1. Ma Rainey (Gertrude Bridget) Known as the”Mother of the Blues,” “Ma” Rainey was born in Columbus, Ga. She made her stage debut at the Columbus Opera House in 1900 in a talent show called “The Bunch of Blackberries”. She made her first recording in 1923 and her last on Dec 28, 1928.
2. Jimmy McGriff, Jazz organist, hard bop and soul-jazz organist and organ trio bandleader who developed a distinctive style of playing the Hammond B-3 organ.
3. Philippe Wynne, R&B Artist, lead singer in the group, The Spinners (a role he shared with fellow group member Bobby Smith), Wynne scored notable hits such as “How Could I Let You Get Away”, “The Rubberband Man”, “One of a Kind (Love Affair)”, “I’ll Be Around”, “Mighty Love”, “Could It Be I’m Falling in Love”, and “Then Came You” (with Dionne Warwick). After leaving The Spinners.
4. Gary George Pettis, the current first base coach of the Texas Rangers. Prior to coaching, he spent eleven seasons as a center fielder in Major League Baseball.
Pettis was selected in the 6th round of the 1979 draft by the Angels, and played minor league baseball for the Salinas Spurs of the class “A” California League in 1980, then the Holyoke Millers of the double “A” Eastern League in 1981. In 1982, Pettis was promoted to the California Angels, where he played the first six seasons of his career.
After the 1987 season, Pettis went on to play two seasons with the Detroit Tigers, 1988 through the following season of 1989. After two years with Detroit, Pettis joined the Texas Rangers for two seasons 1990-91. Pettis finished his career in the major leagues in 1992. The 1992 season saw Pettis play for two different teams. After leaving the Texas Rangers, Pettis joined the San Diego Padres for the 1992 season but ended that season back in Detroit with the Tigers.
During his career, Pettis consistently hit for low averages and was known for striking out often, but he performed extremely well on defense, earning five Gold Glove Awards. He was noted for making many spectacular leaping or diving catches, depriving hitters of home runs or base hits, and was known in baseball circles as “The man who made center field look easy”. Additionally, he was a prolific base runner and had five seasons where he stole over 40 bases. Pettis held the Angels’ club record for stolen bases for nearly 20 years, until it was broken by Chone Figgins on July 15, 2007. Pettis was tagged as “Pac Man” Pettis by a local radio station listener call-in contest in 1986, referring to his unusual speed in the outfield and ability to chase down opponents’ hits.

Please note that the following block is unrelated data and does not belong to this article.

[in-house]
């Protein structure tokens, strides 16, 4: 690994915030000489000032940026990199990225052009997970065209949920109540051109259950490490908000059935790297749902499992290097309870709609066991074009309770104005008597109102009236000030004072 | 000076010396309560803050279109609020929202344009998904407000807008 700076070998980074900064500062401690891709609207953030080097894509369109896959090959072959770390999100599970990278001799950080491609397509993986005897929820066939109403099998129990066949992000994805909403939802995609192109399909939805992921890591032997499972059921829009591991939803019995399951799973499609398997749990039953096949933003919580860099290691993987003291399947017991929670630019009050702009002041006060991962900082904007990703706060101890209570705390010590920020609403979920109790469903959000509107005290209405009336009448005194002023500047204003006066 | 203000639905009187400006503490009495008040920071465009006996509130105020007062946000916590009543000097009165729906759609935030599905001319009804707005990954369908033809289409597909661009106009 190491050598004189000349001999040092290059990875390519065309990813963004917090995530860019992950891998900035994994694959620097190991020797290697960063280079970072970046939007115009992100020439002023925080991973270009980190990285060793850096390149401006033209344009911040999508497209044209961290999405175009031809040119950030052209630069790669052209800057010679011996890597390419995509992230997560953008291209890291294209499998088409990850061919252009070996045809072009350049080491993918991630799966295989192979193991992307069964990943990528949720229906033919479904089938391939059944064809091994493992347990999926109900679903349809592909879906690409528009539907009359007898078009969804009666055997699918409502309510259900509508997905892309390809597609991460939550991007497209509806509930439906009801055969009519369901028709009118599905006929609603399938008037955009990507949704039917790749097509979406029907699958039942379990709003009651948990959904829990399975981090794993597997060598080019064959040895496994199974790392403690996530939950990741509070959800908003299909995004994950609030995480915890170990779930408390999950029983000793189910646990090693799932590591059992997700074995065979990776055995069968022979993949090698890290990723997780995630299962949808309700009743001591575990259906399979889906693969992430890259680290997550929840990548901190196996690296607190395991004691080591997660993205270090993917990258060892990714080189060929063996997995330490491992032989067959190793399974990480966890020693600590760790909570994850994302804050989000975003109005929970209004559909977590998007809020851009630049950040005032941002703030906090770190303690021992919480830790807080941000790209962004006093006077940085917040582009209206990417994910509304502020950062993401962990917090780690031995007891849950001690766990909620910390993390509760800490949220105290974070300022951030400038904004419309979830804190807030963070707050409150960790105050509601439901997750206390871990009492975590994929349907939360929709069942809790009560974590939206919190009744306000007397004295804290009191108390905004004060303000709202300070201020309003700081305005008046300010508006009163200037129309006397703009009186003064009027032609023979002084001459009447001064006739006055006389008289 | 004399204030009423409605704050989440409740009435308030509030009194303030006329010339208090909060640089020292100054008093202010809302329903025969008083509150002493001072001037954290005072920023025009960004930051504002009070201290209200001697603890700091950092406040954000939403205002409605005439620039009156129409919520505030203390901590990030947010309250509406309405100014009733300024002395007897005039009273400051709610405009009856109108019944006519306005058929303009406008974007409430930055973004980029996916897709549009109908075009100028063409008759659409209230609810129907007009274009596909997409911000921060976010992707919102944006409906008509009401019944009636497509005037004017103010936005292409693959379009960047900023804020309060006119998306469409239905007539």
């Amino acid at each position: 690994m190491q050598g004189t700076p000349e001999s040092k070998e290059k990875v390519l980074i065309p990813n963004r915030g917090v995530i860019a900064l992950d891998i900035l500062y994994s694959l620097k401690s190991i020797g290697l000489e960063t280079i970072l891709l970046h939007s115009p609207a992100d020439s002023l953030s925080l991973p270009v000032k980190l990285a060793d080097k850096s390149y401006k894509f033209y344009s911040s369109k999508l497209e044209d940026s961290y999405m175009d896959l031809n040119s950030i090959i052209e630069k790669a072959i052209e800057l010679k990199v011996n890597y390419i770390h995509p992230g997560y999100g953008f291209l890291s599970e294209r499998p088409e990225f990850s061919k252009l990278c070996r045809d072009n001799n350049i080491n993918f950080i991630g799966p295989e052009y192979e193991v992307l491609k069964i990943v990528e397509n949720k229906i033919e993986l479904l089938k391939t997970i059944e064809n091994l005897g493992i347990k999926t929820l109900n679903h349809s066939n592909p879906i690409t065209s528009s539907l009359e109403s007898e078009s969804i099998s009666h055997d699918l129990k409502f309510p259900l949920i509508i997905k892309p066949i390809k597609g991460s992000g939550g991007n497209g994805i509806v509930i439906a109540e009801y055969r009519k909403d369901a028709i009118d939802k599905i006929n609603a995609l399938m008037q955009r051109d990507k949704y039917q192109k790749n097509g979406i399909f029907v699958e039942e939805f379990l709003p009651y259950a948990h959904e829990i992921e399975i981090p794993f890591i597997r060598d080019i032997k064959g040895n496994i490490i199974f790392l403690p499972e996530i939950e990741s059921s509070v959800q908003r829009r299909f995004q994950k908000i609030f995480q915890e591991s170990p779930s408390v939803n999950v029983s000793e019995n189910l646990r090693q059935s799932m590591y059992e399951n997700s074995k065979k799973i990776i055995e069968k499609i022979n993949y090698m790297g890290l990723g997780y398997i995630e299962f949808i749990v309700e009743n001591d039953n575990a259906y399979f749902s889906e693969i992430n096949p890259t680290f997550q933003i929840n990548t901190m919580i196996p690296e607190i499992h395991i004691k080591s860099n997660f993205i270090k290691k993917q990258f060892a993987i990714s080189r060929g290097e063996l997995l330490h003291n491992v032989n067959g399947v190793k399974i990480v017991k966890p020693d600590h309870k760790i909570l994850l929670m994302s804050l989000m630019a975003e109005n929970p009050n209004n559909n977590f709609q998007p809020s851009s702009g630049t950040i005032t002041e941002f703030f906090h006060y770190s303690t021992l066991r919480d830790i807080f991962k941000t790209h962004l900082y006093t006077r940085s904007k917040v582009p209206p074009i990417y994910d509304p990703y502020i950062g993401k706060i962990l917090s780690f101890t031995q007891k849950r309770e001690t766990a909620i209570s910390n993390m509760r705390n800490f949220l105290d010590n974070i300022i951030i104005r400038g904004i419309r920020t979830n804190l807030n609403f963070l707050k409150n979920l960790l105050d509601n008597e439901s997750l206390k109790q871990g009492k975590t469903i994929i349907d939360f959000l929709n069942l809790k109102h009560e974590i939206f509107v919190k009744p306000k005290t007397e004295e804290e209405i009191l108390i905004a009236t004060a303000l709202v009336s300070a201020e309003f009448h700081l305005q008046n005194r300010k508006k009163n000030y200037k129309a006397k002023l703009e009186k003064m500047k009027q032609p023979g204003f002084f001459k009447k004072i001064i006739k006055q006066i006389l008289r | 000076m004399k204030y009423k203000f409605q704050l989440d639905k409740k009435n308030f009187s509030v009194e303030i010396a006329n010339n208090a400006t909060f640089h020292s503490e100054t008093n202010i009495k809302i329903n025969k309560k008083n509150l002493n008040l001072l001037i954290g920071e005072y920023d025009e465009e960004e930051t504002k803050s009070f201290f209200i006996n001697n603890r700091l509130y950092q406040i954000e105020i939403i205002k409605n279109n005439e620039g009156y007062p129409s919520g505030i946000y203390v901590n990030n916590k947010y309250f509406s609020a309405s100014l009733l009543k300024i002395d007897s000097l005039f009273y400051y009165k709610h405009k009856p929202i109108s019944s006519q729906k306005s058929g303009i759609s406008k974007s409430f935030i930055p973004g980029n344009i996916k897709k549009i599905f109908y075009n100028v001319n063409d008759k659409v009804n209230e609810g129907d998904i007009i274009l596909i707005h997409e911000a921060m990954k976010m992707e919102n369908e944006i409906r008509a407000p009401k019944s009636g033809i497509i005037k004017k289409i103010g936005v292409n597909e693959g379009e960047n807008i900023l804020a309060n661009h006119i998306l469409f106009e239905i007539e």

On his 1985 Topps baseball card, the person posing in the picture is not Pettis, and is in fact a picture of his younger brother.
5. Edward Regan “Eddie” Murphy, stand-up comedian, actor, writer, singer, director, comedian, andmusician. The box office take from Murphy’s films makes him the second highest grossing actor in the United States. He was a regular cast member on Saturday Night Live from 1980 to 1984, and has worked as a stand-up comedian. He was ranked #10 on Comedy Central’s list of the 100 Greatest Stand-ups of All Time.
He has received Golden Globe Award nominations for his performances in 48 Hrs, Beverly Hills Cop series, Trading Places, and The Nutty Professor. In 2007, he won the Golden Globe for Best Supporting Actor for his portrayal of soul singer James “Thunder” Early in Dreamgirls, and received a nomination for the Academy Award for Best Supporting Actor for the same role.
Murphy’s work as a voice actor includes Thurgood Stubbs in The PJs, Donkey in the Shrek series and the dragon Mushu in Disney’s Mulan. In some of his films, he plays multiple roles in addition to his main character, intended as a tribute to one of his idols Peter Sellers, who played multiple roles in Dr. Strangelove and elsewhere. Murphy has played multiple roles in Coming to America, Wes Craven’s Vampire In Brooklyn, the Nutty Professor films (where he played the title role in two incarnations, plus his father, brother, mother, and grandmother),Bowfinger, and 2007’s Norbit.
6. DeShawn Stevenson, professional basketball player, shooting guard for the Dallas Mavericks of the NBA. Before his NBA career, he originally committed to play at the University of Kansas, but decided to enter the NBA directly from Washington Union High School in his hometown of Fresno, California, and was picked by the Utah Jazz with the 23rd selection of the 2000 NBA Draft. He is well known for his defense and his athleticism.
7. Leona Louise Lewis, pop and R&B singer, songwriter. Lewis rose to fame in 2006 as the winner of the third series of the British television series The X Factor.